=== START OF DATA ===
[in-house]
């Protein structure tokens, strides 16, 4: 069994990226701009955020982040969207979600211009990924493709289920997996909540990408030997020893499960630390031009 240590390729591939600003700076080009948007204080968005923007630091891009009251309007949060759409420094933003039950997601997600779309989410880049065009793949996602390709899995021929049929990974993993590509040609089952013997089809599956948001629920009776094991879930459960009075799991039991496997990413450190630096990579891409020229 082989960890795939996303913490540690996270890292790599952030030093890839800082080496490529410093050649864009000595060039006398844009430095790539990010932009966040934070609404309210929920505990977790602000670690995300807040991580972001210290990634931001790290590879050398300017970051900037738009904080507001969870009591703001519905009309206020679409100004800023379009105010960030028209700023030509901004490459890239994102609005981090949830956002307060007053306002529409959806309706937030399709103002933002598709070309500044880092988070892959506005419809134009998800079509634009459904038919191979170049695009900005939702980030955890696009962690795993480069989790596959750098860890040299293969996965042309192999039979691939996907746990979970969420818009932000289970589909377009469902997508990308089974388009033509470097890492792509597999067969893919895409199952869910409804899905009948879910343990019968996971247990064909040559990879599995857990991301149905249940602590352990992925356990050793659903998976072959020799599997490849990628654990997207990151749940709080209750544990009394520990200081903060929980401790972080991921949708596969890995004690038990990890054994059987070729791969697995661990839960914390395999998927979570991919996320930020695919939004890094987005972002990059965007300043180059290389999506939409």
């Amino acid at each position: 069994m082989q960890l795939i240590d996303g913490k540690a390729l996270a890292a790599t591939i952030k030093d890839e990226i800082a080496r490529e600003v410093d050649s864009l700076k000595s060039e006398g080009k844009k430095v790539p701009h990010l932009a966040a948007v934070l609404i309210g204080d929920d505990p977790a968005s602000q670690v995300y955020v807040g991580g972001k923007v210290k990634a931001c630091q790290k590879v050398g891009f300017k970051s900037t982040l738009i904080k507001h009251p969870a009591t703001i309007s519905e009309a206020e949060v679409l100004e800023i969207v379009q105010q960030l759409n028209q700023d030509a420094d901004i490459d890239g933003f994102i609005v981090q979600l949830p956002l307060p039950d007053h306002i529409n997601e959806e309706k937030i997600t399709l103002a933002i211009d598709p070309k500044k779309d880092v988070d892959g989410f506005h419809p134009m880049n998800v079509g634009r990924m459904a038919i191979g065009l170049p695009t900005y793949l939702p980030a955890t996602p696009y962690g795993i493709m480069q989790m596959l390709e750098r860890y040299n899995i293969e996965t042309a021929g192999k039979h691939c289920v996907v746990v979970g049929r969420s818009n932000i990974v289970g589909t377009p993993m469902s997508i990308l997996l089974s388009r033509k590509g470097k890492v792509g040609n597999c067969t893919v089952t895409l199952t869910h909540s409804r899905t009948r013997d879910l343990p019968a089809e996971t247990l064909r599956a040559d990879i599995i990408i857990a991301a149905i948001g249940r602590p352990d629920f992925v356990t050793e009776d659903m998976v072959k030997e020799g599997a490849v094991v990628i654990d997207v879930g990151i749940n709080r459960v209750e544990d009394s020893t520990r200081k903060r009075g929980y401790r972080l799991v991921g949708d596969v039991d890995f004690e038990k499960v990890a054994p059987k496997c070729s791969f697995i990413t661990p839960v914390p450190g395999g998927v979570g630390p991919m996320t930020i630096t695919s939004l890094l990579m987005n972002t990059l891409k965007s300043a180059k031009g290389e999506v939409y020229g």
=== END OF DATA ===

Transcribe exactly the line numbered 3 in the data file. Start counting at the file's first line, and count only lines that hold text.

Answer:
């Amino acid at each position: 069994m082989q960890l795939i240590d996303g913490k540690a390729l996270a890292a790599t591939i952030k030093d890839e990226i800082a080496r490529e600003v410093d050649s864009l700076k000595s060039e006398g080009k844009k430095v790539p701009h990010l932009a966040a948007v934070l609404i309210g204080d929920d505990p977790a968005s602000q670690v995300y955020v807040g991580g972001k923007v210290k990634a931001c630091q790290k590879v050398g891009f300017k970051s900037t982040l738009i904080k507001h009251p969870a009591t703001i309007s519905e009309a206020e949060v679409l100004e800023i969207v379009q105010q960030l759409n028209q700023d030509a420094d901004i490459d890239g933003f994102i609005v981090q979600l949830p956002l307060p039950d007053h306002i529409n997601e959806e309706k937030i997600t399709l103002a933002i211009d598709p070309k500044k779309d880092v988070d892959g989410f506005h419809p134009m880049n998800v079509g634009r990924m459904a038919i191979g065009l170049p695009t900005y793949l939702p980030a955890t996602p696009y962690g795993i493709m480069q989790m596959l390709e750098r860890y040299n899995i293969e996965t042309a021929g192999k039979h691939c289920v996907v746990v979970g049929r969420s818009n932000i990974v289970g589909t377009p993993m469902s997508i990308l997996l089974s388009r033509k590509g470097k890492v792509g040609n597999c067969t893919v089952t895409l199952t869910h909540s409804r899905t009948r013997d879910l343990p019968a089809e996971t247990l064909r599956a040559d990879i599995i990408i857990a991301a149905i948001g249940r602590p352990d629920f992925v356990t050793e009776d659903m998976v072959k030997e020799g599997a490849v094991v990628i654990d997207v879930g990151i749940n709080r459960v209750e544990d009394s020893t520990r200081k903060r009075g929980y401790r972080l799991v991921g949708d596969v039991d890995f004690e038990k499960v990890a054994p059987k496997c070729s791969f697995i990413t661990p839960v914390p450190g395999g998927v979570g630390p991919m996320t930020i630096t695919s939004l890094l990579m987005n972002t990059l891409k965007s300043a180059k031009g290389e999506v939409y020229g």